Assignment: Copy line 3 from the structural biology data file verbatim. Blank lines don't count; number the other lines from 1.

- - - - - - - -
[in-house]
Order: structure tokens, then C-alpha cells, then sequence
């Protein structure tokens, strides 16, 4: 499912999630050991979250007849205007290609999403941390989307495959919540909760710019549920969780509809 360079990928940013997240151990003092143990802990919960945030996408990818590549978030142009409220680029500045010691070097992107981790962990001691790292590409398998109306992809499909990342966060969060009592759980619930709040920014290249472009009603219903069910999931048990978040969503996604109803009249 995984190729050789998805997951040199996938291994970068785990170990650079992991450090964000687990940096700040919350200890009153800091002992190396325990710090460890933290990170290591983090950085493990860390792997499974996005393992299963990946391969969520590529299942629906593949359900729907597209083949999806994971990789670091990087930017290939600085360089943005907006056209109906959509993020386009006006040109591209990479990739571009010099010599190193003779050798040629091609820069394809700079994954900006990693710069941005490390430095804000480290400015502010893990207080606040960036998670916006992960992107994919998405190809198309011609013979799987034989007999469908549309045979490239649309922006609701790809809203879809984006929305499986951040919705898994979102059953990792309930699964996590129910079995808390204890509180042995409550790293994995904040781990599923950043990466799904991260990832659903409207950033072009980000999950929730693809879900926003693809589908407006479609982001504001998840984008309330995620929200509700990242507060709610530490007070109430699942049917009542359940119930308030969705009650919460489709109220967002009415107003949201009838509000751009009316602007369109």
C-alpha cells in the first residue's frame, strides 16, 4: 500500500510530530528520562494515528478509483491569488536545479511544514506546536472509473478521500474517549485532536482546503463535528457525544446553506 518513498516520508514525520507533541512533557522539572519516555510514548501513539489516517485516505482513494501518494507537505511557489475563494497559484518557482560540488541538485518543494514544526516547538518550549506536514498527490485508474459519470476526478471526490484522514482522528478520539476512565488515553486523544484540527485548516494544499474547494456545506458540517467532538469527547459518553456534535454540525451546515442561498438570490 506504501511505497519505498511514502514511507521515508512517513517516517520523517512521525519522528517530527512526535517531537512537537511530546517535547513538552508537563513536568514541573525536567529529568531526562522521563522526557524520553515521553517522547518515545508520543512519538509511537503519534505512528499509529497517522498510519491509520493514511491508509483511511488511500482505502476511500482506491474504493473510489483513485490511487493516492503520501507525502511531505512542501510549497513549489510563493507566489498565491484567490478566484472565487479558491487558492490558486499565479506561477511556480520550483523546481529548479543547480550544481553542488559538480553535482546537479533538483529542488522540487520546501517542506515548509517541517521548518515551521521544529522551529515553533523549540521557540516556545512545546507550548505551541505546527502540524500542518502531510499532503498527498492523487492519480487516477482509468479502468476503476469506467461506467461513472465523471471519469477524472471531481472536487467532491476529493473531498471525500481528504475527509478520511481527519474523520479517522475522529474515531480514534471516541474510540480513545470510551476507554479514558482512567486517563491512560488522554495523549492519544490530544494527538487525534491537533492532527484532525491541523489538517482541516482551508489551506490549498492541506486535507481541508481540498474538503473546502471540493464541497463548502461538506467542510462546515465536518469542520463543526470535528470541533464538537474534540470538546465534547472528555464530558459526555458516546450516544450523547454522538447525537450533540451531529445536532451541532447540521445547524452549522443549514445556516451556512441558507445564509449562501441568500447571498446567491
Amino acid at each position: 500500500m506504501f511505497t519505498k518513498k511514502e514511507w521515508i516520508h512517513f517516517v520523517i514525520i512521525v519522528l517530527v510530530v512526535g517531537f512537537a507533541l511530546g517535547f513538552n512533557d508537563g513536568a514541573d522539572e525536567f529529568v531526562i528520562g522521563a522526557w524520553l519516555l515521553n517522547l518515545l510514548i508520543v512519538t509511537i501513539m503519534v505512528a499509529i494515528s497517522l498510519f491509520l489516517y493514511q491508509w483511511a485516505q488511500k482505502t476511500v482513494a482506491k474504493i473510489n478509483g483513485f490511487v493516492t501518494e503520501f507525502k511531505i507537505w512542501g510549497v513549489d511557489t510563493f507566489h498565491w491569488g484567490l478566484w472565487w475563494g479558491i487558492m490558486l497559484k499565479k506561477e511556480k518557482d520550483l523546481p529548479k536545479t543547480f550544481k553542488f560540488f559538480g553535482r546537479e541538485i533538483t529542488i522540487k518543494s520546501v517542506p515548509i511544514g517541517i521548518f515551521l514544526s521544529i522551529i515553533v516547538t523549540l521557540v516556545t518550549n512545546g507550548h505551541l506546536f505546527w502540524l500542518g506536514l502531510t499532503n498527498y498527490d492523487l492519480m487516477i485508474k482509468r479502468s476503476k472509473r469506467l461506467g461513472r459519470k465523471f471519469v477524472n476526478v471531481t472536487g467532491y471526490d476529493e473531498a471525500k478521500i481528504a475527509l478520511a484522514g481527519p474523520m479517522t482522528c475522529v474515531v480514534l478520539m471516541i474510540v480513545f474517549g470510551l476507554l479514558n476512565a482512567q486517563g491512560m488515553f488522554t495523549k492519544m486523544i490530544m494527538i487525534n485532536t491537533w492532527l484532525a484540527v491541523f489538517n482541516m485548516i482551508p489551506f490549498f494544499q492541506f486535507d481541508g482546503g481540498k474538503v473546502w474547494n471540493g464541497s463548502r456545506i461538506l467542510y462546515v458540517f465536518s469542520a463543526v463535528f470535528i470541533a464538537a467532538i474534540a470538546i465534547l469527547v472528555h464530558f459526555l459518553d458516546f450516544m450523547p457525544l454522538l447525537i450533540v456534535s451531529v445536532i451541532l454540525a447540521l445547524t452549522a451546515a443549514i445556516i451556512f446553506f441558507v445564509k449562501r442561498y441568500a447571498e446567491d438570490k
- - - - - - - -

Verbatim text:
């Protein structure tokens, strides 16, 4: 499912999630050991979250007849205007290609999403941390989307495959919540909760710019549920969780509809 360079990928940013997240151990003092143990802990919960945030996408990818590549978030142009409220680029500045010691070097992107981790962990001691790292590409398998109306992809499909990342966060969060009592759980619930709040920014290249472009009603219903069910999931048990978040969503996604109803009249 995984190729050789998805997951040199996938291994970068785990170990650079992991450090964000687990940096700040919350200890009153800091002992190396325990710090460890933290990170290591983090950085493990860390792997499974996005393992299963990946391969969520590529299942629906593949359900729907597209083949999806994971990789670091990087930017290939600085360089943005907006056209109906959509993020386009006006040109591209990479990739571009010099010599190193003779050798040629091609820069394809700079994954900006990693710069941005490390430095804000480290400015502010893990207080606040960036998670916006992960992107994919998405190809198309011609013979799987034989007999469908549309045979490239649309922006609701790809809203879809984006929305499986951040919705898994979102059953990792309930699964996590129910079995808390204890509180042995409550790293994995904040781990599923950043990466799904991260990832659903409207950033072009980000999950929730693809879900926003693809589908407006479609982001504001998840984008309330995620929200509700990242507060709610530490007070109430699942049917009542359940119930308030969705009650919460489709109220967002009415107003949201009838509000751009009316602007369109």